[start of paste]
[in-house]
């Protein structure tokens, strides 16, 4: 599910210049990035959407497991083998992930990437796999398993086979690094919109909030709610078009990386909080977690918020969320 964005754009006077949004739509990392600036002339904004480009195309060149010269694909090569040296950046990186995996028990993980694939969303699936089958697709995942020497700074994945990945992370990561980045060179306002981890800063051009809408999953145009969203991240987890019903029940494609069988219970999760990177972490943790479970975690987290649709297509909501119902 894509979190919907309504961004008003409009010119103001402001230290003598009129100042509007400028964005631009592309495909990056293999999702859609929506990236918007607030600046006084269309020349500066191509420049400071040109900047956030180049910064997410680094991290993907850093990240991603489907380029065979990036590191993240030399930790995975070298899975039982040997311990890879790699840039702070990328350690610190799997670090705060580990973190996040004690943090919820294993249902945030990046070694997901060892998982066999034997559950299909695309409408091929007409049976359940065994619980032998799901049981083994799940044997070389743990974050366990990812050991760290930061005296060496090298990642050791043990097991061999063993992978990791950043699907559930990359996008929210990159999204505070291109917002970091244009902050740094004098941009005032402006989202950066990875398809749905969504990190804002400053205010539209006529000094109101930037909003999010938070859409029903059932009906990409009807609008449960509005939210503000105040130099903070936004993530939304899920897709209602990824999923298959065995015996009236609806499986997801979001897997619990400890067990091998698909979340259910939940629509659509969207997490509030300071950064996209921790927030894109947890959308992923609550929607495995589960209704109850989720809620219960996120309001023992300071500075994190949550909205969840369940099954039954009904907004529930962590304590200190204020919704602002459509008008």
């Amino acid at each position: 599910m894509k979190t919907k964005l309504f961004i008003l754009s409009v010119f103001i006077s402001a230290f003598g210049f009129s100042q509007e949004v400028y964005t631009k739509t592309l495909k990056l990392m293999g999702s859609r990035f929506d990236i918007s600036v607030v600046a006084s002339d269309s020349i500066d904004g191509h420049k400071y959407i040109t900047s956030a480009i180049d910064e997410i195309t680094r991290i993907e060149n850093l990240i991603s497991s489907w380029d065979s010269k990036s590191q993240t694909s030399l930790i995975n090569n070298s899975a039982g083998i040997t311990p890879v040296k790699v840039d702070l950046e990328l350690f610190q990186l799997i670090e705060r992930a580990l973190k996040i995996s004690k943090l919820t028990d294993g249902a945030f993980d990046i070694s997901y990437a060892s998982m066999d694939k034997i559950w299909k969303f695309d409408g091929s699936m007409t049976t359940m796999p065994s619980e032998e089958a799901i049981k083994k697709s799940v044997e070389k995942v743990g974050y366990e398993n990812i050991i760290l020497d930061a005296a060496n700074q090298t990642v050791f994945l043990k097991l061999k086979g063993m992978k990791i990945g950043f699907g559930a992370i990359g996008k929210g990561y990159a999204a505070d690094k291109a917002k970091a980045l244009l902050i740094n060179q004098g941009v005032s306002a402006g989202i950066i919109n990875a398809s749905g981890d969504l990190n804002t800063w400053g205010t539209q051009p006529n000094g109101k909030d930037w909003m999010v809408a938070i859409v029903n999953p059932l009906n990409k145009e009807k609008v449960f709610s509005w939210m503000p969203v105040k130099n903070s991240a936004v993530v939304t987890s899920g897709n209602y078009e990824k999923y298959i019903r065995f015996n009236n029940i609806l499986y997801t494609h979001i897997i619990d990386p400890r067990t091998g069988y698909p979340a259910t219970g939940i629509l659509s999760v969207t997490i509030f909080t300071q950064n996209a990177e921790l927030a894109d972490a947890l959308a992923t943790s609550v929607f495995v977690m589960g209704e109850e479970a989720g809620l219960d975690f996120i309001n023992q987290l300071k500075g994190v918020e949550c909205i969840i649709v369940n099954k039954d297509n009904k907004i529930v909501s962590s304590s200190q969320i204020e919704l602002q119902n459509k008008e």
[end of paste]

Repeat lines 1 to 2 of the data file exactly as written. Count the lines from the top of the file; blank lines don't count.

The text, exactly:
[in-house]
């Protein structure tokens, strides 16, 4: 599910210049990035959407497991083998992930990437796999398993086979690094919109909030709610078009990386909080977690918020969320 964005754009006077949004739509990392600036002339904004480009195309060149010269694909090569040296950046990186995996028990993980694939969303699936089958697709995942020497700074994945990945992370990561980045060179306002981890800063051009809408999953145009969203991240987890019903029940494609069988219970999760990177972490943790479970975690987290649709297509909501119902 894509979190919907309504961004008003409009010119103001402001230290003598009129100042509007400028964005631009592309495909990056293999999702859609929506990236918007607030600046006084269309020349500066191509420049400071040109900047956030180049910064997410680094991290993907850093990240991603489907380029065979990036590191993240030399930790995975070298899975039982040997311990890879790699840039702070990328350690610190799997670090705060580990973190996040004690943090919820294993249902945030990046070694997901060892998982066999034997559950299909695309409408091929007409049976359940065994619980032998799901049981083994799940044997070389743990974050366990990812050991760290930061005296060496090298990642050791043990097991061999063993992978990791950043699907559930990359996008929210990159999204505070291109917002970091244009902050740094004098941009005032402006989202950066990875398809749905969504990190804002400053205010539209006529000094109101930037909003999010938070859409029903059932009906990409009807609008449960509005939210503000105040130099903070936004993530939304899920897709209602990824999923298959065995015996009236609806499986997801979001897997619990400890067990091998698909979340259910939940629509659509969207997490509030300071950064996209921790927030894109947890959308992923609550929607495995589960209704109850989720809620219960996120309001023992300071500075994190949550909205969840369940099954039954009904907004529930962590304590200190204020919704602002459509008008």